This is the third and last part of the polymer clay basics tutorial. I will be covering the different tools I use, blending clay, and doing some real time demonstrations. Because so much of this part is visual I won't be transcribing it to a post.
This is part two of the polymer clay basics tutorial. See Part I here.
My first tip is to use a sturdy bulked out armature that's a attached or can be easily attached to some sort of base. You do not want to try sculpting anything complex without an armature because you'll never find a place to grip it without ruining a different part.
For a figure you can run the main wires through the base of a piece of wood like this.
And on the top and bottom I used a special 2 part epoxy clay to secure it, more on that in a bit.
This is an extension of Polymer Clay Basics - Part I.
First & Second Test
I initially did a few rough experiments myself though with different substances. I only thought of a few things I had on hand (not baby oil), then I redid part of the test with the baby oil but I didn't bake it exactly the same (the first test you see in the pictures was slightly overcooked). So it was a bit of a mess but it told me that in a pinch you could use just about anything. At normal cooking temperatures there was very little difference in coloration. There were some differences in flexibility but Fimo is so flexible no piece broke from the bending.
The links were in the last post but I put them here again: The first set of instructions I'd found on Will Kemp's blog in reply to him and the ones I found later on Golden's site on a page about testing surfaces in general.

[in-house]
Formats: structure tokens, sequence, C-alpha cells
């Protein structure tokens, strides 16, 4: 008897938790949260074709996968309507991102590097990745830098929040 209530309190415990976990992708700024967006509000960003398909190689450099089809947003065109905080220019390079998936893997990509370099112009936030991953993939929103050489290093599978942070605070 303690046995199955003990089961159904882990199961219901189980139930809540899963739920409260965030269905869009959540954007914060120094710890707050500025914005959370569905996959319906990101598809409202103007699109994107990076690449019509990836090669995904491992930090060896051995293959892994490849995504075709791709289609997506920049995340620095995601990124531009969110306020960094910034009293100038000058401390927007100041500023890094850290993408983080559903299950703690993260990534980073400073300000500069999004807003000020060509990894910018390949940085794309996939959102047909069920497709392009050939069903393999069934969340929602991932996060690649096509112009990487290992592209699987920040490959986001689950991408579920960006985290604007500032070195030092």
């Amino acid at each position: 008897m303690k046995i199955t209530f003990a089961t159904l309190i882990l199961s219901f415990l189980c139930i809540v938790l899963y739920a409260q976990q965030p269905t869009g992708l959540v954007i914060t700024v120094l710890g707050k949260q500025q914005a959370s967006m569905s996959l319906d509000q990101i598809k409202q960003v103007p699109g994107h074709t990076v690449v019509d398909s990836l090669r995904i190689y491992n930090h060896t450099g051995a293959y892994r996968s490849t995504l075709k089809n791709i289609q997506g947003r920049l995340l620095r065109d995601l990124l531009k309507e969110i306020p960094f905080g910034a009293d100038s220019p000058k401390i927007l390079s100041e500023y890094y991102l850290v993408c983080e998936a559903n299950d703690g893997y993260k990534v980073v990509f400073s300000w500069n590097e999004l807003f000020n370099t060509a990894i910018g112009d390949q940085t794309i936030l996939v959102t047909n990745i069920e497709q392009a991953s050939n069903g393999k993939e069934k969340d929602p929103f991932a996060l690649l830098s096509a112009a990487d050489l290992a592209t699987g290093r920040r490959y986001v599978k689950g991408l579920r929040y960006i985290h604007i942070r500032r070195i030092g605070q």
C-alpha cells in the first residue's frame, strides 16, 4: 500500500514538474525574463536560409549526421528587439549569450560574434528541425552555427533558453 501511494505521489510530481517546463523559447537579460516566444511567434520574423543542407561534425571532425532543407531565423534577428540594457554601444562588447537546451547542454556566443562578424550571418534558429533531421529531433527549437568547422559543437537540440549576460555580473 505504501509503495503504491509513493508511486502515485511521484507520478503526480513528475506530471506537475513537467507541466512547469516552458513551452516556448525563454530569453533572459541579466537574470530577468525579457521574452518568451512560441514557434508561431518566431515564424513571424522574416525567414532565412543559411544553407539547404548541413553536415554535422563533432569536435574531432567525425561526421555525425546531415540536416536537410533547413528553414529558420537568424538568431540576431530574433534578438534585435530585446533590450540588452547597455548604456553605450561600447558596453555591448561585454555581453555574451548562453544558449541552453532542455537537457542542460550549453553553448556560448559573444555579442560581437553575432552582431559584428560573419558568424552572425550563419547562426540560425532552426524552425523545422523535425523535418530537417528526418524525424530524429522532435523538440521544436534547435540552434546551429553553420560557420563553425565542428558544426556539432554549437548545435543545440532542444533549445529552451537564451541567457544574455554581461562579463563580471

Above is the scanned pieces of tape, right click > open image in new tab, to see them in full size.
The adhesion test video is in the next post.
This was the chart I kept for the drying tests. Temperatures were around 12 C for those days like I mentioned in the video. Probably around 20 C inside, maybe less (heater is off at night).
Regarding the "watercolors" I know I called them a watercolor substitute, but it's more like they've substituted watercolors for me specifically because they're slower drying, portable, and won't crack. But they're more like something between gouache and oils and yet they have a distinct sticky feel (like warm honey). They're more opaque then watercolors, but they stay wet longer, and yet they have that tendency to stay in that sticky watercolor stage on paper. My mix is about 1:1, more and they flow too much, less and they'd dry in the box because it's not airtight (if the box were airtight I could use less).
I also like them because I can paint at the consistency they're at without accidently over diluting them with water like I usually do watercolors. For example, for a sky, I'll outline the object, then I'll go back on the paper and spread the color around with a water-brush there.
One thing I forgot to mention is that you should use professional grade acrylics for them if you want them to keep their opacity. Additionally if you like gouache you can mix in a bit of titanium white with all your colors to make the even more opaque.
I will do a video with them in the future.